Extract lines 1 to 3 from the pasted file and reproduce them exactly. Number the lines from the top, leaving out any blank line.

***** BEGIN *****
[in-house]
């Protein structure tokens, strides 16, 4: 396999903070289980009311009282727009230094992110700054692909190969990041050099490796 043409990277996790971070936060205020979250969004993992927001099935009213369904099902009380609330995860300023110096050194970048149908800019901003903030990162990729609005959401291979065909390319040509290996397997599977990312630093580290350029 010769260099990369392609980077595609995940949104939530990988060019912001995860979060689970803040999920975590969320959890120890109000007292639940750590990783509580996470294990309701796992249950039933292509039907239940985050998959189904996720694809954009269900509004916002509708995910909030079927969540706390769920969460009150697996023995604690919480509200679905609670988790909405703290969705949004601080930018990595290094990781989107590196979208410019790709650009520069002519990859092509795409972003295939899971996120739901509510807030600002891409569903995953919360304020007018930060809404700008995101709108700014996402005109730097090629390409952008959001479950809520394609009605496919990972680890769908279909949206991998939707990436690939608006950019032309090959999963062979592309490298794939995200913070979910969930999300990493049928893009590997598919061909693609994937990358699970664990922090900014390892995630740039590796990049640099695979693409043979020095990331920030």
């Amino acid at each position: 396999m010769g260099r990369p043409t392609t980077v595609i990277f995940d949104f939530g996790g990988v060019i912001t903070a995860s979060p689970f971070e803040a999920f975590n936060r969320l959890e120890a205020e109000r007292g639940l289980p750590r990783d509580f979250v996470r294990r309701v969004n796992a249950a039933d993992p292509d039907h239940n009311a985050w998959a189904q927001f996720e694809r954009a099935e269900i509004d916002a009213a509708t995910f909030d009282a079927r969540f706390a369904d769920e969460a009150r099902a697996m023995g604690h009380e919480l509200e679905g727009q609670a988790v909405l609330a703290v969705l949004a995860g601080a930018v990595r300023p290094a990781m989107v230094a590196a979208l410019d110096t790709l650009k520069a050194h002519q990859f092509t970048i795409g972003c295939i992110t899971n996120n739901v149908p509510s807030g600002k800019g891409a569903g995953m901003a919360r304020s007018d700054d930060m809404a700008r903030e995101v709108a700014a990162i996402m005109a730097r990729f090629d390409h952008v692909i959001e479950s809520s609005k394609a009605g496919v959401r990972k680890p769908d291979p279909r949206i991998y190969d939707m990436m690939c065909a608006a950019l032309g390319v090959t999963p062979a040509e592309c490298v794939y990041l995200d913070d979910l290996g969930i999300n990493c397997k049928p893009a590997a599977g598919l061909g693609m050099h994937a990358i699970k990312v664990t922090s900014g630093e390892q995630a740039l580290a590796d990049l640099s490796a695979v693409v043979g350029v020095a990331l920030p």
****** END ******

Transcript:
[in-house]
């Protein structure tokens, strides 16, 4: 396999903070289980009311009282727009230094992110700054692909190969990041050099490796 043409990277996790971070936060205020979250969004993992927001099935009213369904099902009380609330995860300023110096050194970048149908800019901003903030990162990729609005959401291979065909390319040509290996397997599977990312630093580290350029 010769260099990369392609980077595609995940949104939530990988060019912001995860979060689970803040999920975590969320959890120890109000007292639940750590990783509580996470294990309701796992249950039933292509039907239940985050998959189904996720694809954009269900509004916002509708995910909030079927969540706390769920969460009150697996023995604690919480509200679905609670988790909405703290969705949004601080930018990595290094990781989107590196979208410019790709650009520069002519990859092509795409972003295939899971996120739901509510807030600002891409569903995953919360304020007018930060809404700008995101709108700014996402005109730097090629390409952008959001479950809520394609009605496919990972680890769908279909949206991998939707990436690939608006950019032309090959999963062979592309490298794939995200913070979910969930999300990493049928893009590997598919061909693609994937990358699970664990922090900014390892995630740039590796990049640099695979693409043979020095990331920030």
């Amino acid at each position: 396999m010769g260099r990369p043409t392609t980077v595609i990277f995940d949104f939530g996790g990988v060019i912001t903070a995860s979060p689970f971070e803040a999920f975590n936060r969320l959890e120890a205020e109000r007292g639940l289980p750590r990783d509580f979250v996470r294990r309701v969004n796992a249950a039933d993992p292509d039907h239940n009311a985050w998959a189904q927001f996720e694809r954009a099935e269900i509004d916002a009213a509708t995910f909030d009282a079927r969540f706390a369904d769920e969460a009150r099902a697996m023995g604690h009380e919480l509200e679905g727009q609670a988790v909405l609330a703290v969705l949004a995860g601080a930018v990595r300023p290094a990781m989107v230094a590196a979208l410019d110096t790709l650009k520069a050194h002519q990859f092509t970048i795409g972003c295939i992110t899971n996120n739901v149908p509510s807030g600002k800019g891409a569903g995953m901003a919360r304020s007018d700054d930060m809404a700008r903030e995101v709108a700014a990162i996402m005109a730097r990729f090629d390409h952008v692909i959001e479950s809520s609005k394609a009605g496919v959401r990972k680890p769908d291979p279909r949206i991998y190969d939707m990436m690939c065909a608006a950019l032309g390319v090959t999963p062979a040509e592309c490298v794939y990041l995200d913070d979910l290996g969930i999300n990493c397997k049928p893009a590997a599977g598919l061909g693609m050099h994937a990358i699970k990312v664990t922090s900014g630093e390892q995630a740039l580290a590796d990049l640099s490796a695979v693409v043979g350029v020095a990331l920030p």